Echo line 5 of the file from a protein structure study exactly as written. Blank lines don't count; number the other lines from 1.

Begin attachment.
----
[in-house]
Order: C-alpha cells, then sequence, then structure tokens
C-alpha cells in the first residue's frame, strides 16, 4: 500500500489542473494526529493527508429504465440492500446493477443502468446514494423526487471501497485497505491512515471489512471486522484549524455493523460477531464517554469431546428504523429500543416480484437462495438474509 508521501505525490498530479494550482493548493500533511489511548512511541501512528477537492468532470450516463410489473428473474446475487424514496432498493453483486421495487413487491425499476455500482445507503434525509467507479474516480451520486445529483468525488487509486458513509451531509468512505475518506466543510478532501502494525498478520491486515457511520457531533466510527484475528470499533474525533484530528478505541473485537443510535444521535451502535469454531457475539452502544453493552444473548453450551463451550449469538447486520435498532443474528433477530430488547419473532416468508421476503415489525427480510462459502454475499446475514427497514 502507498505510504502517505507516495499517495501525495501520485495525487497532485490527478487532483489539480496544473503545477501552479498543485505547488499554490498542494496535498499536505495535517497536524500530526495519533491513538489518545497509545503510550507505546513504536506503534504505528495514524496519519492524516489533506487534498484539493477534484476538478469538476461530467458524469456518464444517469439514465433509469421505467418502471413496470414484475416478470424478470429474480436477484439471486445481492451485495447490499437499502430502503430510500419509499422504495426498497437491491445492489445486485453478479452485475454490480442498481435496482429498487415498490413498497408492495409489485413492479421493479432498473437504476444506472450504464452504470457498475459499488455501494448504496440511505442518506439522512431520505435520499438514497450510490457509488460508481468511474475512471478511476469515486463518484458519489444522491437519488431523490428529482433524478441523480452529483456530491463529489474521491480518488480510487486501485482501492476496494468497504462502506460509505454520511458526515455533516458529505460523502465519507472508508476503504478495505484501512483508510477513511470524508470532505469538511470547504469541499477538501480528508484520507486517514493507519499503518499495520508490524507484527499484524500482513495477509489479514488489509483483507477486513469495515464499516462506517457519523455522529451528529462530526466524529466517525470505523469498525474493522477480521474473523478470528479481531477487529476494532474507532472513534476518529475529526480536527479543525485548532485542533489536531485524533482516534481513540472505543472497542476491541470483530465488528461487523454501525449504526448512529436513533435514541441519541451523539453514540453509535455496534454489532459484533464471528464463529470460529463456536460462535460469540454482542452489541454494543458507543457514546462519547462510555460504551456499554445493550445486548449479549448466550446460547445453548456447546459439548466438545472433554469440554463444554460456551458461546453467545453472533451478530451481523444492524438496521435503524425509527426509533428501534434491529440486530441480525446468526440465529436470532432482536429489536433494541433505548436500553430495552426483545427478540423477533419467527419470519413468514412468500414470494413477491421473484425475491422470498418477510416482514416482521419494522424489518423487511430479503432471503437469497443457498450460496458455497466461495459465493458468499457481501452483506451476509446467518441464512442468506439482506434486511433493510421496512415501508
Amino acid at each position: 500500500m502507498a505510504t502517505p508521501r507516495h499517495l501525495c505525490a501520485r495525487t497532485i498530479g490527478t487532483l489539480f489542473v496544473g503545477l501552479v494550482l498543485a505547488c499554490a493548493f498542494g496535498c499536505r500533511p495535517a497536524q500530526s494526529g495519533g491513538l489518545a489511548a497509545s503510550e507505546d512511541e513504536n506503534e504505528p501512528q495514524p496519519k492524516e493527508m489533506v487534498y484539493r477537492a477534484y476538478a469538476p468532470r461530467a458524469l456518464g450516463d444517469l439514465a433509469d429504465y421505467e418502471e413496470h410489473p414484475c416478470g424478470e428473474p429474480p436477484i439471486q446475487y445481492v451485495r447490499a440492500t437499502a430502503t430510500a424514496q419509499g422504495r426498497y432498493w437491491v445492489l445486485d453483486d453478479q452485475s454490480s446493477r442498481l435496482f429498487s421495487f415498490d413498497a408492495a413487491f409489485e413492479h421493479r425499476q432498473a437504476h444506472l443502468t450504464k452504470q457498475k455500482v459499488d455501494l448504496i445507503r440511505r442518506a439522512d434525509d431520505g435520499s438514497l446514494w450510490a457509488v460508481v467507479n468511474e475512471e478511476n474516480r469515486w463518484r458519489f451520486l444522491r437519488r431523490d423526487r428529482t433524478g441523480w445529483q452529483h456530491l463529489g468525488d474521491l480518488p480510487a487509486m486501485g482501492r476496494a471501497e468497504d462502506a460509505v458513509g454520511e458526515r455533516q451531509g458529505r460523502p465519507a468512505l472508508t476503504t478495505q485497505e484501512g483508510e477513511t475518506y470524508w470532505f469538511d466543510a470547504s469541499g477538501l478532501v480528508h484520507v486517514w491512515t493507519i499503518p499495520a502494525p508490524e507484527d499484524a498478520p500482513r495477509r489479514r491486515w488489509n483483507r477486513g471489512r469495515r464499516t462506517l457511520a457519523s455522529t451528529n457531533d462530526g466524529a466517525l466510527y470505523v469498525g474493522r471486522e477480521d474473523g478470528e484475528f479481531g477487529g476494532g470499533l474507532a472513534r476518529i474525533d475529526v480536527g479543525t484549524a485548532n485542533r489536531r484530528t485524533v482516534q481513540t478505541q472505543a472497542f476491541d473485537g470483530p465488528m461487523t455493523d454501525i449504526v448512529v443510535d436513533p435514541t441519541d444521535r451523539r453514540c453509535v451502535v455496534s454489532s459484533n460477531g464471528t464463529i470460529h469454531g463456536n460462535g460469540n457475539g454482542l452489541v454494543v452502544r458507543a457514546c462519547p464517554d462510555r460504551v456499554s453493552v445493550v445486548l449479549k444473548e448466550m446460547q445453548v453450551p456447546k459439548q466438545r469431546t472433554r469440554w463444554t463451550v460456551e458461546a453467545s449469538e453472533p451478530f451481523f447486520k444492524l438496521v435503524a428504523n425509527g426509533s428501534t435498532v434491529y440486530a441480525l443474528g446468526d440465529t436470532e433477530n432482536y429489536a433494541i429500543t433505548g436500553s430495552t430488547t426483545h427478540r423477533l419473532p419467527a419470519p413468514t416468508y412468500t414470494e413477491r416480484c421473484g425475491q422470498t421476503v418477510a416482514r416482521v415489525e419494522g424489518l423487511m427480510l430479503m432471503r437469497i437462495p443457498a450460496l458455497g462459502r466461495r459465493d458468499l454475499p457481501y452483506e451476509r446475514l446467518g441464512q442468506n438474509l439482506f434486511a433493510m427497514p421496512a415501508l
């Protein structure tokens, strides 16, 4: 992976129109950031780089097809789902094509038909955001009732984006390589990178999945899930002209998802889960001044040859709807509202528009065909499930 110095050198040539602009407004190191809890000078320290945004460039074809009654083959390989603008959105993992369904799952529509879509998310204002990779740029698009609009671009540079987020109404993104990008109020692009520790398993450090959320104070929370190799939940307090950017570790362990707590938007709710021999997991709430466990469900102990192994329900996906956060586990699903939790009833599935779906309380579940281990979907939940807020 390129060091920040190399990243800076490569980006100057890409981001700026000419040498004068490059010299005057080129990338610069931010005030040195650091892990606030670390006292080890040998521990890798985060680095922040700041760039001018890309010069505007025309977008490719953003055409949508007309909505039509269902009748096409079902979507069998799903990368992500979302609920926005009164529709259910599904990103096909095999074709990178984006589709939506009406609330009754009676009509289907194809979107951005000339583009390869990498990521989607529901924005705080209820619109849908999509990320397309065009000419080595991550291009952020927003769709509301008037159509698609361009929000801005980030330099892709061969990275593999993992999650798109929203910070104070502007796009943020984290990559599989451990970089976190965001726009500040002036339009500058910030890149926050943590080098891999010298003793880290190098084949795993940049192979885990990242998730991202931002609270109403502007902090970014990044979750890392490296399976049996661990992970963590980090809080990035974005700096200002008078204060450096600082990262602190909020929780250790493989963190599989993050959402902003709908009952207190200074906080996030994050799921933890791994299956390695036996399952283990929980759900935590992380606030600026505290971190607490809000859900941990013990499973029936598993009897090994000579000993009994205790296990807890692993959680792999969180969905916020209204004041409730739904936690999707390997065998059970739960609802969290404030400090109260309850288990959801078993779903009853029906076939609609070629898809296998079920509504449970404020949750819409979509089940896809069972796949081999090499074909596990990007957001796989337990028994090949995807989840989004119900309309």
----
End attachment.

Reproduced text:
């Protein structure tokens, strides 16, 4: 992976129109950031780089097809789902094509038909955001009732984006390589990178999945899930002209998802889960001044040859709807509202528009065909499930 110095050198040539602009407004190191809890000078320290945004460039074809009654083959390989603008959105993992369904799952529509879509998310204002990779740029698009609009671009540079987020109404993104990008109020692009520790398993450090959320104070929370190799939940307090950017570790362990707590938007709710021999997991709430466990469900102990192994329900996906956060586990699903939790009833599935779906309380579940281990979907939940807020 390129060091920040190399990243800076490569980006100057890409981001700026000419040498004068490059010299005057080129990338610069931010005030040195650091892990606030670390006292080890040998521990890798985060680095922040700041760039001018890309010069505007025309977008490719953003055409949508007309909505039509269902009748096409079902979507069998799903990368992500979302609920926005009164529709259910599904990103096909095999074709990178984006589709939506009406609330009754009676009509289907194809979107951005000339583009390869990498990521989607529901924005705080209820619109849908999509990320397309065009000419080595991550291009952020927003769709509301008037159509698609361009929000801005980030330099892709061969990275593999993992999650798109929203910070104070502007796009943020984290990559599989451990970089976190965001726009500040002036339009500058910030890149926050943590080098891999010298003793880290190098084949795993940049192979885990990242998730991202931002609270109403502007902090970014990044979750890392490296399976049996661990992970963590980090809080990035974005700096200002008078204060450096600082990262602190909020929780250790493989963190599989993050959402902003709908009952207190200074906080996030994050799921933890791994299956390695036996399952283990929980759900935590992380606030600026505290971190607490809000859900941990013990499973029936598993009897090994000579000993009994205790296990807890692993959680792999969180969905916020209204004041409730739904936690999707390997065998059970739960609802969290404030400090109260309850288990959801078993779903009853029906076939609609070629898809296998079920509504449970404020949750819409979509089940896809069972796949081999090499074909596990990007957001796989337990028994090949995807989840989004119900309309």